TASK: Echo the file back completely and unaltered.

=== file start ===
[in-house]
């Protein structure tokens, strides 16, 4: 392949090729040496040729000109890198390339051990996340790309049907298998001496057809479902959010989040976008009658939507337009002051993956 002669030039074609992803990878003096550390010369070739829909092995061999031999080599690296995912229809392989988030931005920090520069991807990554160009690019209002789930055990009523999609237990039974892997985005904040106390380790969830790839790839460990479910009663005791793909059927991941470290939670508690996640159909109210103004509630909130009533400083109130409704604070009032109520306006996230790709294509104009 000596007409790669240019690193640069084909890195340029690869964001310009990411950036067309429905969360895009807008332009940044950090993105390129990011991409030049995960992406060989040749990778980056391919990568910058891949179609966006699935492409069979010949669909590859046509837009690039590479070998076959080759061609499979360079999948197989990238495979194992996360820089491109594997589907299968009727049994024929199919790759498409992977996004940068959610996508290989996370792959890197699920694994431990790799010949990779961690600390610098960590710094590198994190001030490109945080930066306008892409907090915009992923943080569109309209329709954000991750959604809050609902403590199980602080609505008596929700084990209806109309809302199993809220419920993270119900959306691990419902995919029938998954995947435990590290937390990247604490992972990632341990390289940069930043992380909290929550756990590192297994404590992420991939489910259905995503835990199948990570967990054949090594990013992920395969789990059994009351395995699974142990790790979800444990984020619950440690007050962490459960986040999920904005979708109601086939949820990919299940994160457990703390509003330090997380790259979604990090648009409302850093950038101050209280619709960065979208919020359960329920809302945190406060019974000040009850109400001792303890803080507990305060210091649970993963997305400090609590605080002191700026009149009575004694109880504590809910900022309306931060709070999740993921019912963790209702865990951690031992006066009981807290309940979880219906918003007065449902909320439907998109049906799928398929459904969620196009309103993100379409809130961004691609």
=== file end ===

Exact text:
[in-house]
């Protein structure tokens, strides 16, 4: 392949090729040496040729000109890198390339051990996340790309049907298998001496057809479902959010989040976008009658939507337009002051993956 002669030039074609992803990878003096550390010369070739829909092995061999031999080599690296995912229809392989988030931005920090520069991807990554160009690019209002789930055990009523999609237990039974892997985005904040106390380790969830790839790839460990479910009663005791793909059927991941470290939670508690996640159909109210103004509630909130009533400083109130409704604070009032109520306006996230790709294509104009 000596007409790669240019690193640069084909890195340029690869964001310009990411950036067309429905969360895009807008332009940044950090993105390129990011991409030049995960992406060989040749990778980056391919990568910058891949179609966006699935492409069979010949669909590859046509837009690039590479070998076959080759061609499979360079999948197989990238495979194992996360820089491109594997589907299968009727049994024929199919790759498409992977996004940068959610996508290989996370792959890197699920694994431990790799010949990779961690600390610098960590710094590198994190001030490109945080930066306008892409907090915009992923943080569109309209329709954000991750959604809050609902403590199980602080609505008596929700084990209806109309809302199993809220419920993270119900959306691990419902995919029938998954995947435990590290937390990247604490992972990632341990390289940069930043992380909290929550756990590192297994404590992420991939489910259905995503835990199948990570967990054949090594990013992920395969789990059994009351395995699974142990790790979800444990984020619950440690007050962490459960986040999920904005979708109601086939949820990919299940994160457990703390509003330090997380790259979604990090648009409302850093950038101050209280619709960065979208919020359960329920809302945190406060019974000040009850109400001792303890803080507990305060210091649970993963997305400090609590605080002191700026009149009575004694109880504590809910900022309306931060709070999740993921019912963790209702865990951690031992006066009981807290309940979880219906918003007065449902909320439907998109049906799928398929459904969620196009309103993100379409809130961004691609």